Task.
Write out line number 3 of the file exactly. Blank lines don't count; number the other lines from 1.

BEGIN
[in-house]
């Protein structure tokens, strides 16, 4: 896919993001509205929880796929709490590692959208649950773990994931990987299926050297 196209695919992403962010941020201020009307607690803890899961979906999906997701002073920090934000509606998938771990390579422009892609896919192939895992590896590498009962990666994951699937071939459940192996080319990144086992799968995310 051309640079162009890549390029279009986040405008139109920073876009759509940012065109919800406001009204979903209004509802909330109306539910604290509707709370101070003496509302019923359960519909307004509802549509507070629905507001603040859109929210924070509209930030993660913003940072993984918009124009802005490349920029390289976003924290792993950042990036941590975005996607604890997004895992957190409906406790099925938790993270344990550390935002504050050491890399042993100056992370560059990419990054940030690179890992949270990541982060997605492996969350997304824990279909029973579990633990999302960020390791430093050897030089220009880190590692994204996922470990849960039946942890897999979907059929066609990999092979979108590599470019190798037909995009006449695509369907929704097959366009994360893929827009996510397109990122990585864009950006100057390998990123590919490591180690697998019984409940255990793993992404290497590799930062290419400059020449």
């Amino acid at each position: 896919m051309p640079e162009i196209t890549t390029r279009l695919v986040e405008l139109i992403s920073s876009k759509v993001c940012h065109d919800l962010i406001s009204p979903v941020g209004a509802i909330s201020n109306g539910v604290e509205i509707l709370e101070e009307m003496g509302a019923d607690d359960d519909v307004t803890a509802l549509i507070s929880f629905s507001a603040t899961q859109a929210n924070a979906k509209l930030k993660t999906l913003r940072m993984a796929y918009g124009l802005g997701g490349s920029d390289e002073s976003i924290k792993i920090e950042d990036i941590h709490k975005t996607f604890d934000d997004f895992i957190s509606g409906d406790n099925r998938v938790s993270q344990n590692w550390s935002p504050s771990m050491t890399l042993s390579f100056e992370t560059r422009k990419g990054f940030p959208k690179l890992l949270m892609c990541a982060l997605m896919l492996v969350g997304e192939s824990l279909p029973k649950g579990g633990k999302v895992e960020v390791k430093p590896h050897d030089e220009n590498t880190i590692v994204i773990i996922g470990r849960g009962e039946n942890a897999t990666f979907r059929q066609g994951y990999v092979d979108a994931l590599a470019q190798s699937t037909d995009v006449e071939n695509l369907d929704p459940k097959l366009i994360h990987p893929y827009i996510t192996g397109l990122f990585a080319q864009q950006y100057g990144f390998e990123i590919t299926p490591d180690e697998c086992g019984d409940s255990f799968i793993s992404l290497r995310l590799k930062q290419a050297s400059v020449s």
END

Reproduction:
């Amino acid at each position: 896919m051309p640079e162009i196209t890549t390029r279009l695919v986040e405008l139109i992403s920073s876009k759509v993001c940012h065109d919800l962010i406001s009204p979903v941020g209004a509802i909330s201020n109306g539910v604290e509205i509707l709370e101070e009307m003496g509302a019923d607690d359960d519909v307004t803890a509802l549509i507070s929880f629905s507001a603040t899961q859109a929210n924070a979906k509209l930030k993660t999906l913003r940072m993984a796929y918009g124009l802005g997701g490349s920029d390289e002073s976003i924290k792993i920090e950042d990036i941590h709490k975005t996607f604890d934000d997004f895992i957190s509606g409906d406790n099925r998938v938790s993270q344990n590692w550390s935002p504050s771990m050491t890399l042993s390579f100056e992370t560059r422009k990419g990054f940030p959208k690179l890992l949270m892609c990541a982060l997605m896919l492996v969350g997304e192939s824990l279909p029973k649950g579990g633990k999302v895992e960020v390791k430093p590896h050897d030089e220009n590498t880190i590692v994204i773990i996922g470990r849960g009962e039946n942890a897999t990666f979907r059929q066609g994951y990999v092979d979108a994931l590599a470019q190798s699937t037909d995009v006449e071939n695509l369907d929704p459940k097959l366009i994360h990987p893929y827009i996510t192996g397109l990122f990585a080319q864009q950006y100057g990144f390998e990123i590919t299926p490591d180690e697998c086992g019984d409940s255990f799968i793993s992404l290497r995310l590799k930062q290419a050297s400059v020449s």